Alaska News

Records tumble as Alaska’s historic heat wave rolls on

We don’t need to tell you it’s been hot in Alaska for the last couple weeks.

The historic heatwave that has sent Alaskans scrambling to cool their sweltering homes has also toppled some lesser known temperature records, according to data from the National Weather Service.

Here are a couple examples of the ways in which this heat wave has set itself apart:

• As of Monday, Anchorage has experienced six days in a row of 80-plus-degree weather — the longest stretch on record, according to meteorologist Michael Kutz with the National Weather Service’s Anchorage office.

• The daily peak temperature has been 70 or higher in Anchorage for 13 days in a row. That’s not a record — yet. In 2013, Anchorage experienced a 17-day streak of 70-plus-degree weather that ended on Aug. 2 of that year. But we’re likely to break the record by the end of the week, Kutz said.

• On only five of the past 16 days has Anchorage not tied or broken a daily heat record. Put another way: We’ve broken the daily high-temperature record on nine of the last 16 days.

• Three Alaska communities broke all-time high temperature on July 4: Kenai, at 89 degrees, King Salmon, at 89 degrees, and Anchorage, at 90 degrees. Palmer tied its all-time temperature high, at 88 degrees, the same day. No new all-time records have been set since then, Kutz said.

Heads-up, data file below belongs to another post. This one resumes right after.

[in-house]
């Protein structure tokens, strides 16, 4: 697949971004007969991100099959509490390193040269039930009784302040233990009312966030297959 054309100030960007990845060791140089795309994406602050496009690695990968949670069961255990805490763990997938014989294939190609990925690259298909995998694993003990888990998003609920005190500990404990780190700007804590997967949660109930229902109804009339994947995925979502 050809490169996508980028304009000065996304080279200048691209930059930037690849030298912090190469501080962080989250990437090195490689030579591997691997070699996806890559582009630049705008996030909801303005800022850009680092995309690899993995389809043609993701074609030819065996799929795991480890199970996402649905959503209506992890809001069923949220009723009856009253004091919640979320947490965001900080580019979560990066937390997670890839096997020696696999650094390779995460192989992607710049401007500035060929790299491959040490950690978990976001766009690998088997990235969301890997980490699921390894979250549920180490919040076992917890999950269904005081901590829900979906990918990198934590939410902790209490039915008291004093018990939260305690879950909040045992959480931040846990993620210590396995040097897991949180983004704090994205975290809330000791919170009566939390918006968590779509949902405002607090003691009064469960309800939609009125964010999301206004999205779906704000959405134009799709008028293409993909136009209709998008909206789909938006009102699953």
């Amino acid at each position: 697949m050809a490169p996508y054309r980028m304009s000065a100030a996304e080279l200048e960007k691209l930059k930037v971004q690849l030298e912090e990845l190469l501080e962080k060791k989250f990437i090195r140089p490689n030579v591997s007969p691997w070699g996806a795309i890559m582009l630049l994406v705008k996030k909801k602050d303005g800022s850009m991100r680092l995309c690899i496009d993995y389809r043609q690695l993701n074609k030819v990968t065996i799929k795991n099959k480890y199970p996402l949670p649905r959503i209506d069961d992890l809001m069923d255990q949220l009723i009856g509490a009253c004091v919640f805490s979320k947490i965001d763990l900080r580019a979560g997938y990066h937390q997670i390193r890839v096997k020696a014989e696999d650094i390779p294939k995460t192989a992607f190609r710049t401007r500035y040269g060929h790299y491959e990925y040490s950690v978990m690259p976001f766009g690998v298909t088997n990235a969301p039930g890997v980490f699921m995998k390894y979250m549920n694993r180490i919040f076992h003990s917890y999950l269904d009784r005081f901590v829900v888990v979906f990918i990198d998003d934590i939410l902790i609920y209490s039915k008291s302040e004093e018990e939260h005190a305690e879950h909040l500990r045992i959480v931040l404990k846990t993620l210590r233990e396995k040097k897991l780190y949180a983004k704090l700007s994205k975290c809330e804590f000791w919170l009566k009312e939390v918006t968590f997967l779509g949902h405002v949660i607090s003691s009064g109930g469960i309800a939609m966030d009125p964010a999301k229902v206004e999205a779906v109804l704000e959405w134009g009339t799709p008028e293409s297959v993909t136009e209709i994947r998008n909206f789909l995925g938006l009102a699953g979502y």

• Since the beginning of record keeping by the weather service at the international airport in 1952, Anchorage has seen a total of 40 days where temperatures reached over 80 degrees. Eight of those -- including Monday -- are from 2019.

The forecast this week calls for a very slight cool-down, including possible showers on Thursday. But temperatures are forecast to remain squarely in the 70s through the weekend.

After that "there’s a possibility we can warm up again,” said Kutz.

This story and accompanying graphic have been edited to reflect that the National Weather Service declared another high-temperature record for Monday.

[Related: Anchorage usually loves warm weather, but this heat wave is something else]

Michelle Theriault Boots

Michelle Theriault Boots is a longtime reporter for the Anchorage Daily News. She focuses on in-depth stories about the intersection of public policy and Alaskans' lives. Before joining the ADN in 2012, she worked at daily newspapers up and down the West Coast and earned a master's degree from the University of Oregon.